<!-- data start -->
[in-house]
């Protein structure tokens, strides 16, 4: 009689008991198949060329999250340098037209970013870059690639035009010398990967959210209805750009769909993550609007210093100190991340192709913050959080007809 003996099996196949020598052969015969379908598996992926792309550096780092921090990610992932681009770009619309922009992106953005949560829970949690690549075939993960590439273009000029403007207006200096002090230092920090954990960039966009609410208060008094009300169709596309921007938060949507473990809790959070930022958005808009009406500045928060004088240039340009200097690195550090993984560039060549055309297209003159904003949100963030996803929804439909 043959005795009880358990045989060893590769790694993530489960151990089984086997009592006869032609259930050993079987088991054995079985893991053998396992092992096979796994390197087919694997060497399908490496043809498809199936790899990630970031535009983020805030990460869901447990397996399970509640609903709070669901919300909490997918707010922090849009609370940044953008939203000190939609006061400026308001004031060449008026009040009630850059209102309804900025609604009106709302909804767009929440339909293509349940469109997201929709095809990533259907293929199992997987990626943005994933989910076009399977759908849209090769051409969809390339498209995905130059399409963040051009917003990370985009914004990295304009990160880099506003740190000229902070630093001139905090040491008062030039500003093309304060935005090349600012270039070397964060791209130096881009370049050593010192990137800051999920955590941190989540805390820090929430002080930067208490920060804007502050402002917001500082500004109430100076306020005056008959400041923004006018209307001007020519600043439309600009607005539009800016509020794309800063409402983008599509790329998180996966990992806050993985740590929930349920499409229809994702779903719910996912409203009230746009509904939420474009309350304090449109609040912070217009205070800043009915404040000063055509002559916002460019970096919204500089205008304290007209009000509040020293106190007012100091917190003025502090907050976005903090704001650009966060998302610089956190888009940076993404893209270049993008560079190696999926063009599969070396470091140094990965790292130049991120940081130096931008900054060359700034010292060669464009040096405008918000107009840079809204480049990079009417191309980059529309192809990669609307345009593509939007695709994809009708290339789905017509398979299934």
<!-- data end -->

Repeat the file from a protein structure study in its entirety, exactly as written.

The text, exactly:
[in-house]
């Protein structure tokens, strides 16, 4: 009689008991198949060329999250340098037209970013870059690639035009010398990967959210209805750009769909993550609007210093100190991340192709913050959080007809 003996099996196949020598052969015969379908598996992926792309550096780092921090990610992932681009770009619309922009992106953005949560829970949690690549075939993960590439273009000029403007207006200096002090230092920090954990960039966009609410208060008094009300169709596309921007938060949507473990809790959070930022958005808009009406500045928060004088240039340009200097690195550090993984560039060549055309297209003159904003949100963030996803929804439909 043959005795009880358990045989060893590769790694993530489960151990089984086997009592006869032609259930050993079987088991054995079985893991053998396992092992096979796994390197087919694997060497399908490496043809498809199936790899990630970031535009983020805030990460869901447990397996399970509640609903709070669901919300909490997918707010922090849009609370940044953008939203000190939609006061400026308001004031060449008026009040009630850059209102309804900025609604009106709302909804767009929440339909293509349940469109997201929709095809990533259907293929199992997987990626943005994933989910076009399977759908849209090769051409969809390339498209995905130059399409963040051009917003990370985009914004990295304009990160880099506003740190000229902070630093001139905090040491008062030039500003093309304060935005090349600012270039070397964060791209130096881009370049050593010192990137800051999920955590941190989540805390820090929430002080930067208490920060804007502050402002917001500082500004109430100076306020005056008959400041923004006018209307001007020519600043439309600009607005539009800016509020794309800063409402983008599509790329998180996966990992806050993985740590929930349920499409229809994702779903719910996912409203009230746009509904939420474009309350304090449109609040912070217009205070800043009915404040000063055509002559916002460019970096919204500089205008304290007209009000509040020293106190007012100091917190003025502090907050976005903090704001650009966060998302610089956190888009940076993404893209270049993008560079190696999926063009599969070396470091140094990965790292130049991120940081130096931008900054060359700034010292060669464009040096405008918000107009840079809204480049990079009417191309980059529309192809990669609307345009593509939007695709994809009708290339789905017509398979299934």